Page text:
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Horology picks: MB&F Horological Machine No. 9 Sapphire Vision

Horology picks: MB&F Horological Machine No. 9 Sapphire Vision

The MB&F Horological Machine No. 9 Sapphire Vision throws open a stunning movement to full viewing pleasure

MB&F Horological Machine No. 9 Sapphire Vision

Horological machines. Can you really call it by any other name? Maximilian Büsser’s HM creations are intricate revelations of mechanical artistry where telling the time is the most cursory function of that wristbound device. Truth be told: we’re more likely to consult our smartphone or the clock on the top right-hand corner of our computer screen when all we want to do is know the time of day. And so, it is with that keen realisation, that the former Harry Winston managing director who set up his own company, MB&F, in 2005 continues to approach mechanical watchmaking.

In 2018, he unveiled the Horological Machine No. 9, nicknamed the Flow. There are two completely independent balances, each of which keep time and whose energy is fed into a planetary differential (think of it as a central brain of the movement) that takes the time measurement from the two balances, averages it, consolidates it and feeds in into the vertical dial that displays the time.

There are 301 components on the movement, including the twin turbines on the reverse that in MB&F’s own words “spin freely as an element of pure visual interest” (remember, telling the time is only an ancillary function on an MB&F).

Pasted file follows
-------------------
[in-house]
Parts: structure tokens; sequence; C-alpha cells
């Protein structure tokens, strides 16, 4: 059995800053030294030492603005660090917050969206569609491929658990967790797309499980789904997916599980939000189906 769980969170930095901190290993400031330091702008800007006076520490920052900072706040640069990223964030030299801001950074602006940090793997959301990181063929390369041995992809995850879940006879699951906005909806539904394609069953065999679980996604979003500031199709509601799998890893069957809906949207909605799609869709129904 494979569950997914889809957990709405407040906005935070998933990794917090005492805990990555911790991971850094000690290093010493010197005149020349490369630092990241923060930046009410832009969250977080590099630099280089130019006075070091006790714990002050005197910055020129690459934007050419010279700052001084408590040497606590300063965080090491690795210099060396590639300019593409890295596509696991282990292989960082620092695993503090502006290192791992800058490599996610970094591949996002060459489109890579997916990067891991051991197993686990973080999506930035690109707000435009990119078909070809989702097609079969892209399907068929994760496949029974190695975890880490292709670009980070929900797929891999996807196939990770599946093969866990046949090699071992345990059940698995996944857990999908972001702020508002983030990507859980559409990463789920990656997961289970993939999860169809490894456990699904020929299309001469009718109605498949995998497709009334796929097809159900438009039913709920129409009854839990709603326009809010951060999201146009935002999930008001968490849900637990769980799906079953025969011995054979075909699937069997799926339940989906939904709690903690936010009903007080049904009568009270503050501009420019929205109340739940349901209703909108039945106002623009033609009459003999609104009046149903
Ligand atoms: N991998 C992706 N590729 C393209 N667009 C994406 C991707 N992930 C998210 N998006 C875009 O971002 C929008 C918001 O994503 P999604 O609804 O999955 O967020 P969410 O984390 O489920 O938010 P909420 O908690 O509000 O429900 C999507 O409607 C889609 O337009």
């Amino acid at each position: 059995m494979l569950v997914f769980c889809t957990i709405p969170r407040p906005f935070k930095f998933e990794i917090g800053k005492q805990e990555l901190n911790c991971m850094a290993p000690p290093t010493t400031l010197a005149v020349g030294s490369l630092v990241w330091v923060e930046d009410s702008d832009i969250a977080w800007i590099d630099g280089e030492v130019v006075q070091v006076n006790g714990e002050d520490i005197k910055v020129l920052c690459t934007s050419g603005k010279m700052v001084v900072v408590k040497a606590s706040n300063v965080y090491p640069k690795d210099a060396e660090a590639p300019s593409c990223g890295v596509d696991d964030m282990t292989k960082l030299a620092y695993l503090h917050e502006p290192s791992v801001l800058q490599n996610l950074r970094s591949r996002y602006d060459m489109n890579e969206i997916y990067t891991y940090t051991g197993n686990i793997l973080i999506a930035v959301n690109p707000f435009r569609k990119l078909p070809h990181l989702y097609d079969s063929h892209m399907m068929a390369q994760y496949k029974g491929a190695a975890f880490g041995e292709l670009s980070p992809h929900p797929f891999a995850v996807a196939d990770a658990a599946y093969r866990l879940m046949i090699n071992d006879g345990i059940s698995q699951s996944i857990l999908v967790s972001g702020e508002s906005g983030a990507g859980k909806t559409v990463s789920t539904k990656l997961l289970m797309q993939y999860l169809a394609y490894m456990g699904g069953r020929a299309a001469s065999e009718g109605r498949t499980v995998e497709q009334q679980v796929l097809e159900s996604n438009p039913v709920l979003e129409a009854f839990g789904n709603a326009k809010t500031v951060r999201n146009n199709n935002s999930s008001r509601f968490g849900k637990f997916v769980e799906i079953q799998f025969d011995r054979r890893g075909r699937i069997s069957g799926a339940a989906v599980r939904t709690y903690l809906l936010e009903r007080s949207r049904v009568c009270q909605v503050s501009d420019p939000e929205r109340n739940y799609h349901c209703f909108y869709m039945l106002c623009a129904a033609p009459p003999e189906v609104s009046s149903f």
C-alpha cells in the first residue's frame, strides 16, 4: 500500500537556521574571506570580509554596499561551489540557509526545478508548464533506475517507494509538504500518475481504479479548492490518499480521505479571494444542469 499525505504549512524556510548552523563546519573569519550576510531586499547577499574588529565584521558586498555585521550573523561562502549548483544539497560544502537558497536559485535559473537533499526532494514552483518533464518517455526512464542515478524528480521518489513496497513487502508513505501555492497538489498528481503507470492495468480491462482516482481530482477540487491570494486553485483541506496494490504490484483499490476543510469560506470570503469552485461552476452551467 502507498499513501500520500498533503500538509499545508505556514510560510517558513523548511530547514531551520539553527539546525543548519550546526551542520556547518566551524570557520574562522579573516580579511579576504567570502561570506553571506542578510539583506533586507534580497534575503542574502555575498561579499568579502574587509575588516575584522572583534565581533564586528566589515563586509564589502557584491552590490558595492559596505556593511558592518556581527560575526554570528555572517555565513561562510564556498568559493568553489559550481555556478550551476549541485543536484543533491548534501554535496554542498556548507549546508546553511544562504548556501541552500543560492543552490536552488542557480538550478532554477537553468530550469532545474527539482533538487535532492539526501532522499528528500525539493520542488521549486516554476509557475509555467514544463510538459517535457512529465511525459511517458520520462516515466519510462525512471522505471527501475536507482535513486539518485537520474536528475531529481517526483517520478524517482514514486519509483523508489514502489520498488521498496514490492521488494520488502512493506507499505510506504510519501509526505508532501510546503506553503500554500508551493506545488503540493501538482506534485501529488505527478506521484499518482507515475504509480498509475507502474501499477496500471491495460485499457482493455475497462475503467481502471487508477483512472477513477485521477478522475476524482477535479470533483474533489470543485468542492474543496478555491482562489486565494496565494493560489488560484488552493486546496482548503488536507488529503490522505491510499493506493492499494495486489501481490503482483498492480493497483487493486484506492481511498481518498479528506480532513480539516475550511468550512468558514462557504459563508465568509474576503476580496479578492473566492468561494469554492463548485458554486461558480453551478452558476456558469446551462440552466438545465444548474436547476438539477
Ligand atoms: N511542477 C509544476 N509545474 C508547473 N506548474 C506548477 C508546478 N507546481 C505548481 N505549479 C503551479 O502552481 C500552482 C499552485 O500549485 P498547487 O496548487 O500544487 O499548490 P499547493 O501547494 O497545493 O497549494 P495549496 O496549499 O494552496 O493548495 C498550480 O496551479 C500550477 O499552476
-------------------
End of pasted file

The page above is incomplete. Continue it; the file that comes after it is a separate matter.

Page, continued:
MB&F Horological Machine No. 9 Sapphire Vision
A highly limited timepiece, there are four editions of it, each limited to only five pieces

The HM9 has a movement that Büsser himself said is the “brand’s most beautiful movement to date” – a bold statement considering that there were 17 other contenders from the house of MB&F vying for that top honour.

Allowing you to view most of those components within the HM9’s movement as they spin, click and twist in enigmatic combinations, the brand unveiled this Horological Machine No. 9 Sapphire Vision last month, which uses a sapphire crystal for the case of the watch.

Creating a sapphire case is a mammoth task in itself. It’s an expensive, laborious and incredibly complex feat – just ask Hublot or Richard Mille who have some experience in using these cases (the latter watchmaker will remind you of the 45 days it takes to create a single sapphire case for a watch, which is why it only makes five or six of these each year.)

With the HM9 and the added complexity of its dramatic curves, swollen bubbles and swooping angles, a sapphire case seems like an impossible ask. But as the brand has repeatedly demonstrated with its horological machines that it began making in 2007, impossible is merely a good starting point for its design team, not a terminal one.

MB&F Horological Machine No. 9 Sapphire Vision
There are three parts to the sapphire case in the HM9 SV, sealed with a gasket and “high-tech compound bonding process”

With sapphire, make the slightest mistake when machining or polishing it, and the material will, unlike metal, almost certainly fracture and crack – necessitating the entire process of making it to begin from scratch. An agonising proposition when you consider that it takes 350 hours to machine a single case for an HM9 SV.

There are three parts to the sapphire case in the HM9 SV, sealed with a patented gasket and “high-tech compound bonding process” which is why it is water resistant up to a depth of 30m. That you wouldn’t likely dare dunk a $440,000 timepiece into anything deeper than a sink is another matter altogether.

A highly limited timepiece, there are four editions, each limited to only five pieces: two with a 18K red gold frame, combined with a either an NAC-coated black or a PVD-coated blue movement; and two editions with 18K white gold frames, which showcase a PVD-coated purple or a red gold-plated movement.

Any of the combinations are winners, and collectively they offer plenty – enough to keep us thoroughly entertained until the HM11 – the HM10 Bulldog was released last year – makes its imminent appearance.

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